Communication in business requires the understanding of different communication styles, and the ability to break down communication barriers.
In business communication, effective communication requires a sort of “office communication toolkit” – the kind of resource Business Management Daily provides.
If really important things aren't getting done in your department, take a good look at the way you're talking about them.
To be honest, we thought people had figured this out by now: E-mail is not private. Indeed, it's about the least private form of communication most of us use.
"How do I get my team to begin generating new ideas—and keep generating them? Where do I start?"
Are there workers in your department who qualify as constant complainers? If so, you've probably wondered how to get them out of your office and back to work. Here are some ideas:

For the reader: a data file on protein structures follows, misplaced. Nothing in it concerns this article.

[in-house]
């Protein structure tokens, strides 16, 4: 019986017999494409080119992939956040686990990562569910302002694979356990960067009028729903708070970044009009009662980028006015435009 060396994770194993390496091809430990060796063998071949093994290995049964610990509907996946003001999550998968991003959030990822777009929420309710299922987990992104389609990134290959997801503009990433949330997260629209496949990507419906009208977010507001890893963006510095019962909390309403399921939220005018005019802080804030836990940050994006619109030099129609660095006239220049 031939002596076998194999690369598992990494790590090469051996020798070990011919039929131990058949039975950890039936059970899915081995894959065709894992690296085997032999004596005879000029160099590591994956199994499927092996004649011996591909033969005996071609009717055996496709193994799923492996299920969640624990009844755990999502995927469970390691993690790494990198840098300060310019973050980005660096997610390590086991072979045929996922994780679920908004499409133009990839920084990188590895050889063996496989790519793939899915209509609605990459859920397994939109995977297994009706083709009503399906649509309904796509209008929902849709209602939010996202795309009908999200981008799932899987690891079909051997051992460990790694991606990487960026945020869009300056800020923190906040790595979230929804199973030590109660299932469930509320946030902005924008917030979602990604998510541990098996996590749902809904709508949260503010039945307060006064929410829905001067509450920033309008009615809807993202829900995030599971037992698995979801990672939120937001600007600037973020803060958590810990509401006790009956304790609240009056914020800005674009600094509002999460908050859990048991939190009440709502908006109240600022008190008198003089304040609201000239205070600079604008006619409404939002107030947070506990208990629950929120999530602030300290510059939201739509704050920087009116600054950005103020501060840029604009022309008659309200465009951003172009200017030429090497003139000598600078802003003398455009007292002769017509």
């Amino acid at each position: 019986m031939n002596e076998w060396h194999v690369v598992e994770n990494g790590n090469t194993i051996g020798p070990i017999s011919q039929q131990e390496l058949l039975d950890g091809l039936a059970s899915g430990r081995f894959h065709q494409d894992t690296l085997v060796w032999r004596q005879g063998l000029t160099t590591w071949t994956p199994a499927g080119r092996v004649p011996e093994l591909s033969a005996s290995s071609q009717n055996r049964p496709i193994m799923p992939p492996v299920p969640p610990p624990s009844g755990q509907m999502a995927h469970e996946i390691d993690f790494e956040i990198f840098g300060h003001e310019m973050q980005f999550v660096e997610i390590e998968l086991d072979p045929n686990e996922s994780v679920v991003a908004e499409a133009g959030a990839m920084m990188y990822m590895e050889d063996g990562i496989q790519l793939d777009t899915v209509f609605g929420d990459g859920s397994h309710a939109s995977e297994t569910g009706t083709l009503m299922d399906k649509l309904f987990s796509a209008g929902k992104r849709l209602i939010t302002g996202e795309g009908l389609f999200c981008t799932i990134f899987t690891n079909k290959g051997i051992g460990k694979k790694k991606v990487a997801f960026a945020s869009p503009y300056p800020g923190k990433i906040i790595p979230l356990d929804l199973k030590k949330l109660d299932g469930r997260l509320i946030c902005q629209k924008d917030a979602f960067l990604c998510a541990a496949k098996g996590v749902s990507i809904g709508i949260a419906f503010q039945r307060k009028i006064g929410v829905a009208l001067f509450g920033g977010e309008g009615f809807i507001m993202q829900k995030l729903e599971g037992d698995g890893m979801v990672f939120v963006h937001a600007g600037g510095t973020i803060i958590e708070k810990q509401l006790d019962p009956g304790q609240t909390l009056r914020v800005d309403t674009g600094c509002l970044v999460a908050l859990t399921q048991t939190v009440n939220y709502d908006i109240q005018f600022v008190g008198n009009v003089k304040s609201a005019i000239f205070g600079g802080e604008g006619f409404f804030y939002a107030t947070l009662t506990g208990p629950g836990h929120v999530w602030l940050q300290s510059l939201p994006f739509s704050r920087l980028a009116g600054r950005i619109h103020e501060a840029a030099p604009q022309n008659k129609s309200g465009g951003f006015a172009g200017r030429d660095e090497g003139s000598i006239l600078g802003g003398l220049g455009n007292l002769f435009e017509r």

It's no easy task to criticize someone else's work without offending the worker. Yet every day managers have to find ways to critique the work of their employees. Here's how smart managers succeed at that task:
It pays—literally—to keep tabs on what the competition is up to. By analyzing your competitors, you can anticipate new opportunities and developments in the market, make better operations decisions and more effectively evaluate your strengths and weaknesses.
Check your listening skills by … having your hearing tested.
Strategy: Schedule your meals to coincide with business meetings. If you follow the tax rules carefully, you can convert some nondeductible meal expenses into deductible ones.
“Let’s do lunch.” That’s something you might say to a client or business associate. Not only are you taking care of business, you’re entitled to a tax discount on the tab.
With the summer approaching, it’s time to start planning some time on the beach or at the golf course. If you’re self-employed, you may be able to turn some of that typically nondeductible vacation time into a tax-saving getaway.